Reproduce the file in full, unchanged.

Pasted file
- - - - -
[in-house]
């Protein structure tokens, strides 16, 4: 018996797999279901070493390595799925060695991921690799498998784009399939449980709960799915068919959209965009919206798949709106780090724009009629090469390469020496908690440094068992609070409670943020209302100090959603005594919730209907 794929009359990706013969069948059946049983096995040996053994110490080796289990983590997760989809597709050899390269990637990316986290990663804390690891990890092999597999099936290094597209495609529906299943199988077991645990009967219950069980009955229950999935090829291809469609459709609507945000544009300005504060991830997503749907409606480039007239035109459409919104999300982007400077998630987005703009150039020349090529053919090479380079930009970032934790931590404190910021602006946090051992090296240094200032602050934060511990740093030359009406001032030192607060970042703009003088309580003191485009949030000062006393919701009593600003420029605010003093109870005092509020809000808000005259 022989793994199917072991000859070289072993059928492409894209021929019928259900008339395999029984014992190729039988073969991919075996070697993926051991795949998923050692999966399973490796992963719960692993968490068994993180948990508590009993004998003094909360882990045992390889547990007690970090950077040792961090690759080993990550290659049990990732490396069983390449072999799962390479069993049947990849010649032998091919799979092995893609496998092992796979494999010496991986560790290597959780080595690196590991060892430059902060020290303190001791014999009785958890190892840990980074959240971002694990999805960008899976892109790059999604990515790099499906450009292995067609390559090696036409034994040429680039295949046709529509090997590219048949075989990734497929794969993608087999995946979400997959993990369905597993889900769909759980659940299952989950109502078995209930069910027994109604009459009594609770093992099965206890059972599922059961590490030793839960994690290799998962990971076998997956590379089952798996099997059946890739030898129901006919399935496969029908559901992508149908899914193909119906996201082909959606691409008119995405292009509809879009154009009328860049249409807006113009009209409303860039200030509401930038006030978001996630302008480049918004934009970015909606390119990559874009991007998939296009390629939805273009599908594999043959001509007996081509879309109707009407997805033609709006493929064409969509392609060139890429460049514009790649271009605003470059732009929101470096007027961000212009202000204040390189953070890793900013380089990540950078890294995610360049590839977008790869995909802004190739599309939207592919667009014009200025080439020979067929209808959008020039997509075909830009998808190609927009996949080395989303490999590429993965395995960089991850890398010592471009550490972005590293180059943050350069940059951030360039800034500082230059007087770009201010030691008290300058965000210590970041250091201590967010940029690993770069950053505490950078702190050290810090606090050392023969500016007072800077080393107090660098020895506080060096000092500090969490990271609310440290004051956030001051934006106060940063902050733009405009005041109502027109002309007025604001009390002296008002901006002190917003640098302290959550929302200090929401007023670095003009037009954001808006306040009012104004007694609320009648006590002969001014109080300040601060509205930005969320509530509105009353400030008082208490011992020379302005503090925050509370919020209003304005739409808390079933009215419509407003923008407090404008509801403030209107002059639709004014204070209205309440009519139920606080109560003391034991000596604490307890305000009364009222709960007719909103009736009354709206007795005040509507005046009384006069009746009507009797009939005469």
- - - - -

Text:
[in-house]
């Protein structure tokens, strides 16, 4: 018996797999279901070493390595799925060695991921690799498998784009399939449980709960799915068919959209965009919206798949709106780090724009009629090469390469020496908690440094068992609070409670943020209302100090959603005594919730209907 794929009359990706013969069948059946049983096995040996053994110490080796289990983590997760989809597709050899390269990637990316986290990663804390690891990890092999597999099936290094597209495609529906299943199988077991645990009967219950069980009955229950999935090829291809469609459709609507945000544009300005504060991830997503749907409606480039007239035109459409919104999300982007400077998630987005703009150039020349090529053919090479380079930009970032934790931590404190910021602006946090051992090296240094200032602050934060511990740093030359009406001032030192607060970042703009003088309580003191485009949030000062006393919701009593600003420029605010003093109870005092509020809000808000005259 022989793994199917072991000859070289072993059928492409894209021929019928259900008339395999029984014992190729039988073969991919075996070697993926051991795949998923050692999966399973490796992963719960692993968490068994993180948990508590009993004998003094909360882990045992390889547990007690970090950077040792961090690759080993990550290659049990990732490396069983390449072999799962390479069993049947990849010649032998091919799979092995893609496998092992796979494999010496991986560790290597959780080595690196590991060892430059902060020290303190001791014999009785958890190892840990980074959240971002694990999805960008899976892109790059999604990515790099499906450009292995067609390559090696036409034994040429680039295949046709529509090997590219048949075989990734497929794969993608087999995946979400997959993990369905597993889900769909759980659940299952989950109502078995209930069910027994109604009459009594609770093992099965206890059972599922059961590490030793839960994690290799998962990971076998997956590379089952798996099997059946890739030898129901006919399935496969029908559901992508149908899914193909119906996201082909959606691409008119995405292009509809879009154009009328860049249409807006113009009209409303860039200030509401930038006030978001996630302008480049918004934009970015909606390119990559874009991007998939296009390629939805273009599908594999043959001509007996081509879309109707009407997805033609709006493929064409969509392609060139890429460049514009790649271009605003470059732009929101470096007027961000212009202000204040390189953070890793900013380089990540950078890294995610360049590839977008790869995909802004190739599309939207592919667009014009200025080439020979067929209808959008020039997509075909830009998808190609927009996949080395989303490999590429993965395995960089991850890398010592471009550490972005590293180059943050350069940059951030360039800034500082230059007087770009201010030691008290300058965000210590970041250091201590967010940029690993770069950053505490950078702190050290810090606090050392023969500016007072800077080393107090660098020895506080060096000092500090969490990271609310440290004051956030001051934006106060940063902050733009405009005041109502027109002309007025604001009390002296008002901006002190917003640098302290959550929302200090929401007023670095003009037009954001808006306040009012104004007694609320009648006590002969001014109080300040601060509205930005969320509530509105009353400030008082208490011992020379302005503090925050509370919020209003304005739409808390079933009215419509407003923008407090404008509801403030209107002059639709004014204070209205309440009519139920606080109560003391034991000596604490307890305000009364009222709960007719909103009736009354709206007795005040509507005046009384006069009746009507009797009939005469």